The IMF package has been conditional on further fiscal consolidation, reforms of the debt-ridden public sector, the financial industry and monetary restraint. In order to meet the budget deficit targets agreed with the IMF, the government has had to take harsh measures to curb public spending, including a 25% cut in public wages, a VAT increase from 19% to 24% and cuts in transfer payments.

Although the level of public sector debt is still moderate [33% of GDP], the budget deficits in 2010 [6.4% of GDP] and 2011 [4.5% of GDP] are still too high, and the IMF is urging more fiscal consolidation. The debt-ridden state enterprises in particular need to be reformed and/or privatised, while the public sector wage bill needs to be reduced by cutting salaries and the numbers employed.

The general business environment remains weak

The Romanian business environment remains poor, with a high share of informal activities and lack of infrastructure. Despite some progress in reforms, red tape and corruption are still major obstacles to doing business in Romania. There is also a pressing need for reforms in the pensions and healthcare systems and in the public sector.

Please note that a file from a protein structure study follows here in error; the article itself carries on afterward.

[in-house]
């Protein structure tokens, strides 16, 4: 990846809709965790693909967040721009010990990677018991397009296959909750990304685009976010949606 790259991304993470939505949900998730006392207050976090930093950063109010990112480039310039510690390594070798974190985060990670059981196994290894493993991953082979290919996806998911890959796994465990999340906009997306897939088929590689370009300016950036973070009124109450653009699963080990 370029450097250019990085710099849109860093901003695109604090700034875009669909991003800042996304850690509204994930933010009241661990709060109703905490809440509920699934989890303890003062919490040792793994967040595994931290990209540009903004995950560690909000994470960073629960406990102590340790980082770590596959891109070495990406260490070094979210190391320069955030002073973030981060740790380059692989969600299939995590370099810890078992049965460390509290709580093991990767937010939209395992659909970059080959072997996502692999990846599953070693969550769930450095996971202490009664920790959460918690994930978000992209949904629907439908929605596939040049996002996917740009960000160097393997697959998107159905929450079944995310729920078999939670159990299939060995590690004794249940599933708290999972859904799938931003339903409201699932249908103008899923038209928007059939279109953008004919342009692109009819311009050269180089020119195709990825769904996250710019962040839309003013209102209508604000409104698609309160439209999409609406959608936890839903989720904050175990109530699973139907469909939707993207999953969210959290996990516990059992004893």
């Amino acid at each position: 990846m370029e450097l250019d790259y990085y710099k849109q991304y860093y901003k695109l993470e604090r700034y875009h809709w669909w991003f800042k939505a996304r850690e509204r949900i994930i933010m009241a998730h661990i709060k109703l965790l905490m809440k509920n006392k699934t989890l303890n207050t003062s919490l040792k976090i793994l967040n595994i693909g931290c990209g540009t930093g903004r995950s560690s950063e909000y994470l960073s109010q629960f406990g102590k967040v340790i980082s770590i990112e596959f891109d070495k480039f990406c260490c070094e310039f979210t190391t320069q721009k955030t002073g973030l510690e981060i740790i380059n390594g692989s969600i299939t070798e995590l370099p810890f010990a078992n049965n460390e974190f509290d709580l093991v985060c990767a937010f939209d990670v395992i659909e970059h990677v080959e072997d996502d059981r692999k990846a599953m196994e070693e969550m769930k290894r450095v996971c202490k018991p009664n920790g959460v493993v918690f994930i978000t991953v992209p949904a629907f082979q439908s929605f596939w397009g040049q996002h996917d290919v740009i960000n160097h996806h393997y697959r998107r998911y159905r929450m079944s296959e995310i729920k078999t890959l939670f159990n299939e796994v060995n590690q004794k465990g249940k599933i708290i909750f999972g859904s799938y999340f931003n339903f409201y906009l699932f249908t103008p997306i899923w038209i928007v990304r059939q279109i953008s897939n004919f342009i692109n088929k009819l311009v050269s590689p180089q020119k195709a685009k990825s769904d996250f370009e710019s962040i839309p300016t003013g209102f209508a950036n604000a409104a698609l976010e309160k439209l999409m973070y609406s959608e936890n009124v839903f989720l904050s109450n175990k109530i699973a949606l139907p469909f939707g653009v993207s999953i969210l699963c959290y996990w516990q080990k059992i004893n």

The economic upswing will be moderate, with real GDP growth growing 1.7% this year, as the IMF urges further fiscal consolidation, to further reduce the high budget deficits, and reforms of the public sector. As a consequence, domestic demand will be negatively affected by additional austerity measures.

In 2012 the economy will rebound with 3.6% real GDP growth still below its long-term potential and the budget deficit is forecast to decrease to 3.4% of GDP. Inflation will decline in 2012 [4.1%] after its rise this year [which was triggered by tax increases and higher commodity prices].

Excellent payment repudiation, but downward risks remain

After the steep decrease in 2009 and 2010, the current account deficit is forecast to increase modestly in 2011 and 2012, to 4.8% of GDP respectively, thanks to a recovery in import volumes. So far, Romanias sovereign debt service record is excellent, and the country still quite easily taps the international capital markets to cover its amortisation payments and current account deficits. The roll over of bank credits, use of reserves and IMF funds are considered to be sufficient to cover the large financing gaps in the coming years despite the rather weak solvency position [high debt service].

However, the country remains susceptible to external shocks. The exchange rate remains strongly vulnerable to adverse market sentiment, and also depends on the level of confidence in the coherence of the governments economic policy. A sudden plunge of the leu would again increase the credit risk of the [foreign currency indebted] private corporate/banking sectors. Therefore the central banks policy has to focus on the exchange rate developments as well as monitoring inflation.